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Ballot Measure Will Let Voters Decide On Funding To Fix Jackson Landslide

Rebecca Huntington

Jackson and Teton County officials have decided to let voters decide whether to use 6 million dollars raised from a sales tax to fix a slow moving land slide. 

The slide began about 2 years ago and has cut off access to a neighborhood and a Walgreens. It also threatened underground water pipes and split a home in two.

Jackson Mayor Sara Flitner says if the slide is not completely fixed, natural events like a wet day or an earthquake could put residents in danger.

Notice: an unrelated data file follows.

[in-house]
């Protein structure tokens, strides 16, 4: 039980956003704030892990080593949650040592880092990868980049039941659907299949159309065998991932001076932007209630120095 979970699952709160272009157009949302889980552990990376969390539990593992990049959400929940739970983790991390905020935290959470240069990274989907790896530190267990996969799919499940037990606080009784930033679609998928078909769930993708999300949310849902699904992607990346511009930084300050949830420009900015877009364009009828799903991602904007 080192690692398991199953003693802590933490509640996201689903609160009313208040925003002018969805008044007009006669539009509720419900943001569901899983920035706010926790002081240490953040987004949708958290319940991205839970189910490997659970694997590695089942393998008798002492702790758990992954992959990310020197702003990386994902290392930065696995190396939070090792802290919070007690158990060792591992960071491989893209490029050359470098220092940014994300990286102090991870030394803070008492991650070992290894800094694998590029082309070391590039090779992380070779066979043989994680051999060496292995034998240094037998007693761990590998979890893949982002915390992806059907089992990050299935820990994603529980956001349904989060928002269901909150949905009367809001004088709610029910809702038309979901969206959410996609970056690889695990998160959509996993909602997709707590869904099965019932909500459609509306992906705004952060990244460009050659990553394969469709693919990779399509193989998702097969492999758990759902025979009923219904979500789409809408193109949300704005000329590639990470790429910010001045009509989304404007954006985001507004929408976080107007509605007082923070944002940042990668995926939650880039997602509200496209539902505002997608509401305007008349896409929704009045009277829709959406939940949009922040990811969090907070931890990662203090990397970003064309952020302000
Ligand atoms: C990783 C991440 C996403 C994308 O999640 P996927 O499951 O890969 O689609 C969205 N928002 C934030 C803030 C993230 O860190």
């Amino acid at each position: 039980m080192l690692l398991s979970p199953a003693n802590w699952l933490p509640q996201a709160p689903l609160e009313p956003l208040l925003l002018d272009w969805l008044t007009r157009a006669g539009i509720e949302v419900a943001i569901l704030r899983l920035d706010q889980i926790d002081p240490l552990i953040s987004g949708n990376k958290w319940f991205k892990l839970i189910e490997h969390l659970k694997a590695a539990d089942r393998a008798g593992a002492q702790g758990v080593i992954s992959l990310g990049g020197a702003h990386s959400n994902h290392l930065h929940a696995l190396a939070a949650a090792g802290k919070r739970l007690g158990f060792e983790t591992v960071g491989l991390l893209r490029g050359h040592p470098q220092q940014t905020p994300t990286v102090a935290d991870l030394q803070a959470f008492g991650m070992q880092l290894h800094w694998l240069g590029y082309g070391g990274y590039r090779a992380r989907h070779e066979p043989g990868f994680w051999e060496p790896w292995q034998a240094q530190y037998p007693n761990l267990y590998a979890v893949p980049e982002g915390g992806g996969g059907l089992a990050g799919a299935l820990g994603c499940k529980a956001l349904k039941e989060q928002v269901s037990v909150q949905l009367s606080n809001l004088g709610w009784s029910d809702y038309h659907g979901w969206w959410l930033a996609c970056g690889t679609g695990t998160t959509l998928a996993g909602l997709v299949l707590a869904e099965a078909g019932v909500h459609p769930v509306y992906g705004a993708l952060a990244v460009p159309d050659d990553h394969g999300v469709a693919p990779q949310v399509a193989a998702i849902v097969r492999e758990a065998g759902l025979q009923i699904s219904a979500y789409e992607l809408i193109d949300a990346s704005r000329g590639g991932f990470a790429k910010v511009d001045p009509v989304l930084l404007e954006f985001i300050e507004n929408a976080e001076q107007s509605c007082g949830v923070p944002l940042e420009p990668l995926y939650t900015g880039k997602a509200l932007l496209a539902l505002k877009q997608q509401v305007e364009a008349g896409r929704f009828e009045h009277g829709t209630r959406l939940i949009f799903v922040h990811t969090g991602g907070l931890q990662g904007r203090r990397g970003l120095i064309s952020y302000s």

"Those two events combined could lead to a lurch that would snap the water lines, there would be no way to get around that, and we would have millions of gallons of water on Broadway within minutes," she says.

Using revenue from a sales tax is a chance to let tourists help out with the cost, says Flitner, and if residents don’t approve the measure it will be a much slower process to raise the money.

"If they don’t approve it, then we will continue to do what we have been doing since the slide happened, which is apply for grants which is beg borrow and steal from ourselves," she says.

So far the town has come up with about 3 million dollars of the 10 million needed to fix the slide.

The special ballot question will be put to voters on August 16.


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